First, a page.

Call it the $13 million phrase.
Left mistakenly in the fine print of a law passed by the General Assembly two years ago, the wording "applied for" opened a legal loophole that allowed Prince George's County developers to avoid paying $13 million more in surcharges -- money intended to help the county build desperately needed schools.
And lawmakers acknowledge that the error escaped their notice until it was recently unearthed by two sleuthing activists, dubbed "the PTA Moms" by county officials.
The saga of the surcharges is part of a broader debate over the pressure that growth places on school districts and what burden developers should bear in financing new classrooms to accommodate increased enrollment. With Prince George's property taxes limited by a voter-imposed cap, new development provides one of the few sources of fresh revenue for school expansion.
The surcharges have taken on an even greater importance since Maryland, facing a projected budget shortfall, announced that it is slashing school construction funds to Prince George's next year from $35 million to $4 million.
The county first imposed the surcharges in the mid-1990s, when it established a $2,500 fee on building permits for each new unit of housing. In 2000, the General Assembly authorized the county to double the fee to $5,000.
And that's when the $13 million began to slip away from Prince George's.
The law set July 1, 2000, as the effective date of the $5,000 surcharge. The problem was Section 17, Line 13. It said that the costlier fee would be charged on new residential construction permits "applied for" on or after July 1, 2000. As written, it meant that any permits applied for before July 1 qualified for the $2,500 fee. Developers would then have up to two years to clear various regulatory hurdles and obtain permits.
Lawmakers intended the law to say that the new surcharge would be placed on all permits issued on or after July 1.
The bill's sponsor, Del. James W. Hubbard (D-Prince George's), said that the language in the bill was drafted by the General Assembly's Department of Legislative Services but that he erred in not reading the final version more carefully.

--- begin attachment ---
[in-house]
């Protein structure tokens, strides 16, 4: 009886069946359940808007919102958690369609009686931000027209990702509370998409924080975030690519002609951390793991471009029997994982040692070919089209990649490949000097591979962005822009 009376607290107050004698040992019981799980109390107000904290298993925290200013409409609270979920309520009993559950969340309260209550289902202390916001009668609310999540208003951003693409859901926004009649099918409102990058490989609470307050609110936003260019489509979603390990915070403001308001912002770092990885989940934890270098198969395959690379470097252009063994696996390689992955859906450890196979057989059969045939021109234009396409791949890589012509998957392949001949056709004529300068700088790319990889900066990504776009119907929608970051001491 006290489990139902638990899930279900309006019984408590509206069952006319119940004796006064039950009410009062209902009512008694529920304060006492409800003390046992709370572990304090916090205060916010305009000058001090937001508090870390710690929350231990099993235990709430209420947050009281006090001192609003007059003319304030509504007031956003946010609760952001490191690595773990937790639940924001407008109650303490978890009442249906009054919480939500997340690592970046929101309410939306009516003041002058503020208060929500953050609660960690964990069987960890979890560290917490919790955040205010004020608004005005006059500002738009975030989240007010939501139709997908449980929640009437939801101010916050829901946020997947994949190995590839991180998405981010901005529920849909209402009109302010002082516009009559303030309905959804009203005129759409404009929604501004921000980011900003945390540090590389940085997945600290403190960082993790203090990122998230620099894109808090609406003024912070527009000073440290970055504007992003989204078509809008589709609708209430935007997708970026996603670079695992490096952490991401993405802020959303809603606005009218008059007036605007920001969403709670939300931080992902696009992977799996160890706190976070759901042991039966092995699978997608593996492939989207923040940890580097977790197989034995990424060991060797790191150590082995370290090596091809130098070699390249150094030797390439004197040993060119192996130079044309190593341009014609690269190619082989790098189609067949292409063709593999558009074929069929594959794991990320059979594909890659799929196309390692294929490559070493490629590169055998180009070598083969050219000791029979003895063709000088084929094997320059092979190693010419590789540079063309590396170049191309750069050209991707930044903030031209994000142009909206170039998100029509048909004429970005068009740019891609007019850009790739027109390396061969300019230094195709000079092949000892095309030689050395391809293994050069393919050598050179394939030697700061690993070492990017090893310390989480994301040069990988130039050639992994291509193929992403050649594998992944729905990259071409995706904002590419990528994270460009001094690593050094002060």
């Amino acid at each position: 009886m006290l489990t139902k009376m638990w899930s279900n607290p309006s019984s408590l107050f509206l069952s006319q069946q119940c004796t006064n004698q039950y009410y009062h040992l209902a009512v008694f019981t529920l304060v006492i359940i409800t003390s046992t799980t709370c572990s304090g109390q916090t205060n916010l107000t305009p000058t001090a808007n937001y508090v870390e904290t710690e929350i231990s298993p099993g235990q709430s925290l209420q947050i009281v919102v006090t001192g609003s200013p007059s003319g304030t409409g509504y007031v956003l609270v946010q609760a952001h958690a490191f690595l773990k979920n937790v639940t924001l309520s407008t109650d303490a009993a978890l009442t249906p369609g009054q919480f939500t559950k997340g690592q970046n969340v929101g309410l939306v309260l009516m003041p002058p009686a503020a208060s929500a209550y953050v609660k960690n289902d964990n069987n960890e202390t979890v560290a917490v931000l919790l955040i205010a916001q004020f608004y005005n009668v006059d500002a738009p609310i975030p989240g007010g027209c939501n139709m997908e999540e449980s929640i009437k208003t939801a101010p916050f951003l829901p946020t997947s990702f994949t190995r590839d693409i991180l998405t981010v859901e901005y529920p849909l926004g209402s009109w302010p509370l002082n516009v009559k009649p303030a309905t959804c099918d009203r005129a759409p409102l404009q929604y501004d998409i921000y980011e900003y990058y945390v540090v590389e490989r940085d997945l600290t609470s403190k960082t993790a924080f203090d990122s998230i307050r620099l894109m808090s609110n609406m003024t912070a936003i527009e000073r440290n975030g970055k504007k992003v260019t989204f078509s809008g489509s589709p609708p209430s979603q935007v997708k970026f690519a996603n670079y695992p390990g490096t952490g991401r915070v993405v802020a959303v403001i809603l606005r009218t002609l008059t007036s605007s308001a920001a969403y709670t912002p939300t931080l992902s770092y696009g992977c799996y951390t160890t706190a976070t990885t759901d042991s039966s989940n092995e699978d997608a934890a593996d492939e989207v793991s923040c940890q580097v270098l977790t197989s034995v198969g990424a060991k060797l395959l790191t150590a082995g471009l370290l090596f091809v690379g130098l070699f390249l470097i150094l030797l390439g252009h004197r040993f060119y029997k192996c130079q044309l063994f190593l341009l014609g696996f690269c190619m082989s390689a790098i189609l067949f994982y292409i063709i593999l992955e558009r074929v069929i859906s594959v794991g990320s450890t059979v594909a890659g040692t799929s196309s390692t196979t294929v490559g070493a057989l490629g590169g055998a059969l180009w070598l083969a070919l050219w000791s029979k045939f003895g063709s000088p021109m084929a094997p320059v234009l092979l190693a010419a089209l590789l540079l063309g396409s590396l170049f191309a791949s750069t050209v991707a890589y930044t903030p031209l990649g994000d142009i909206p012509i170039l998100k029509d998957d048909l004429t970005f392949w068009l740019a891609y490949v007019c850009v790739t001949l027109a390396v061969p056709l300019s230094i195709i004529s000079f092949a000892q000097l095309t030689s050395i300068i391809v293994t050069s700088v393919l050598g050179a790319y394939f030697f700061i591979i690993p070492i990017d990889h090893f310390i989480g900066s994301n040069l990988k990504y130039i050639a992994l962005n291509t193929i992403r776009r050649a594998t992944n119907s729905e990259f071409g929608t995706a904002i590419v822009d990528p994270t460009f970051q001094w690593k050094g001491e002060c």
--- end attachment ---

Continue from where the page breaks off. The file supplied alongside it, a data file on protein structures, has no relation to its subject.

The development community was paying closer attention. In June 2000, builders filed nearly a year's worth of applications (2,728) for new housing units (the annual average is about 3,000). In the month after the new fee went into effect, the county received applications for just 41 units.
The amount of money at stake was considerable. Under the higher fee, 100 units of housing in Prince George's would cost a builder $500,000 in surcharges, as opposed to $250,000.
"I told them it was going to go up," said Tom Haller, a lawyer who represents developers in Prince George's County. "Everyone in the building industry was aware of what the state imposed as the deadline. We told them the bill provides for a higher fee for any permits applied for after such and such a date. Everyone understood if they were in position to apply for permits, they should."
Hubbard, who is generally critical of developers and their allies in county government, was chagrined about the opening the law offered to builders. "They found a loophole and utilized it," he said.
Hubbard learned of the mistake not from state or county officials but from "PTA Moms" Donna Hathaway Beck and Linda Owens. Beck and Owens have made it their mission to bird-dog politicians, developers and land-use lawyers. Until October, Beck was president of the Frederick Douglass High School PTA. Owens is a former Douglass parent. They met 12 years ago at the Suitland ward of the Church of Jesus Christ of Latter-day Saints, where Owens taught Sunday school and Beck played piano.
Over the years, the two have become formidable players in county politics, primarily by mastering the arcana and minutiae of planning and zoning, especially as they relate to schools and growth.